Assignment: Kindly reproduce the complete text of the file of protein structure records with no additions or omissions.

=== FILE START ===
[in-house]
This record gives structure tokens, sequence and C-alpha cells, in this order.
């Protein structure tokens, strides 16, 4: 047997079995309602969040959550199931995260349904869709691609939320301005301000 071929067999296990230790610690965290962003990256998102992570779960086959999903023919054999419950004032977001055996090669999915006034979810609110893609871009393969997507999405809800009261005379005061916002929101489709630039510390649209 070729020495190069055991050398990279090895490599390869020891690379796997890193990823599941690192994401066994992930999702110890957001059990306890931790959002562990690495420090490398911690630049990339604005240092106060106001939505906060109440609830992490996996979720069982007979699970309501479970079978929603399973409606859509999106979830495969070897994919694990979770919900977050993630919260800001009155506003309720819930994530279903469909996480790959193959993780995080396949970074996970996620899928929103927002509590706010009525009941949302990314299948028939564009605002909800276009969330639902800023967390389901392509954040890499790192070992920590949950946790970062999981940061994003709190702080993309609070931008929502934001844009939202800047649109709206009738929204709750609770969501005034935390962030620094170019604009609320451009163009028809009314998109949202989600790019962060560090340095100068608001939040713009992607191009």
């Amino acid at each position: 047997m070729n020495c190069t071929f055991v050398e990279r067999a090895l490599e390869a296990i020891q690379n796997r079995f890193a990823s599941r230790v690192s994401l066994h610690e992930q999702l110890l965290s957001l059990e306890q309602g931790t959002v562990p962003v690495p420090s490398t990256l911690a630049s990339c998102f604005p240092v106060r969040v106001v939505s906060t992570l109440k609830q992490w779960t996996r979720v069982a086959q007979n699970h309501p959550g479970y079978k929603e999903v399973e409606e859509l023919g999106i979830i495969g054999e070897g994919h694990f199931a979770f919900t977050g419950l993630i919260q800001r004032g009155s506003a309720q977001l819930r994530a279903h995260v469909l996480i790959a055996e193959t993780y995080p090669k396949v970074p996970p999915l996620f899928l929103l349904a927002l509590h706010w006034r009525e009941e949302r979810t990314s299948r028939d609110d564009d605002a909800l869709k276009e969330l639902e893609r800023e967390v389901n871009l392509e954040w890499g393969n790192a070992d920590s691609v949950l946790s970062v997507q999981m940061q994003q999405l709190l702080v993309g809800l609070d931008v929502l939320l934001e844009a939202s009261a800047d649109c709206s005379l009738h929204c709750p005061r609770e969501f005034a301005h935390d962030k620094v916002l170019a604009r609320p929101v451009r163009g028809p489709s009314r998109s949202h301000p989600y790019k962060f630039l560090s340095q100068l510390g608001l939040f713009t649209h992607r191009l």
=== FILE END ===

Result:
[in-house]
This record gives structure tokens, sequence and C-alpha cells, in this order.
């Protein structure tokens, strides 16, 4: 047997079995309602969040959550199931995260349904869709691609939320301005301000 071929067999296990230790610690965290962003990256998102992570779960086959999903023919054999419950004032977001055996090669999915006034979810609110893609871009393969997507999405809800009261005379005061916002929101489709630039510390649209 070729020495190069055991050398990279090895490599390869020891690379796997890193990823599941690192994401066994992930999702110890957001059990306890931790959002562990690495420090490398911690630049990339604005240092106060106001939505906060109440609830992490996996979720069982007979699970309501479970079978929603399973409606859509999106979830495969070897994919694990979770919900977050993630919260800001009155506003309720819930994530279903469909996480790959193959993780995080396949970074996970996620899928929103927002509590706010009525009941949302990314299948028939564009605002909800276009969330639902800023967390389901392509954040890499790192070992920590949950946790970062999981940061994003709190702080993309609070931008929502934001844009939202800047649109709206009738929204709750609770969501005034935390962030620094170019604009609320451009163009028809009314998109949202989600790019962060560090340095100068608001939040713009992607191009």
């Amino acid at each position: 047997m070729n020495c190069t071929f055991v050398e990279r067999a090895l490599e390869a296990i020891q690379n796997r079995f890193a990823s599941r230790v690192s994401l066994h610690e992930q999702l110890l965290s957001l059990e306890q309602g931790t959002v562990p962003v690495p420090s490398t990256l911690a630049s990339c998102f604005p240092v106060r969040v106001v939505s906060t992570l109440k609830q992490w779960t996996r979720v069982a086959q007979n699970h309501p959550g479970y079978k929603e999903v399973e409606e859509l023919g999106i979830i495969g054999e070897g994919h694990f199931a979770f919900t977050g419950l993630i919260q800001r004032g009155s506003a309720q977001l819930r994530a279903h995260v469909l996480i790959a055996e193959t993780y995080p090669k396949v970074p996970p999915l996620f899928l929103l349904a927002l509590h706010w006034r009525e009941e949302r979810t990314s299948r028939d609110d564009d605002a909800l869709k276009e969330l639902e893609r800023e967390v389901n871009l392509e954040w890499g393969n790192a070992d920590s691609v949950l946790s970062v997507q999981m940061q994003q999405l709190l702080v993309g809800l609070d931008v929502l939320l934001e844009a939202s009261a800047d649109c709206s005379l009738h929204c709750p005061r609770e969501f005034a301005h935390d962030k620094v916002l170019a604009r609320p929101v451009r163009g028809p489709s009314r998109s949202h301000p989600y790019k962060f630039l560090s340095q100068l510390g608001l939040f713009t649209h992607r191009l």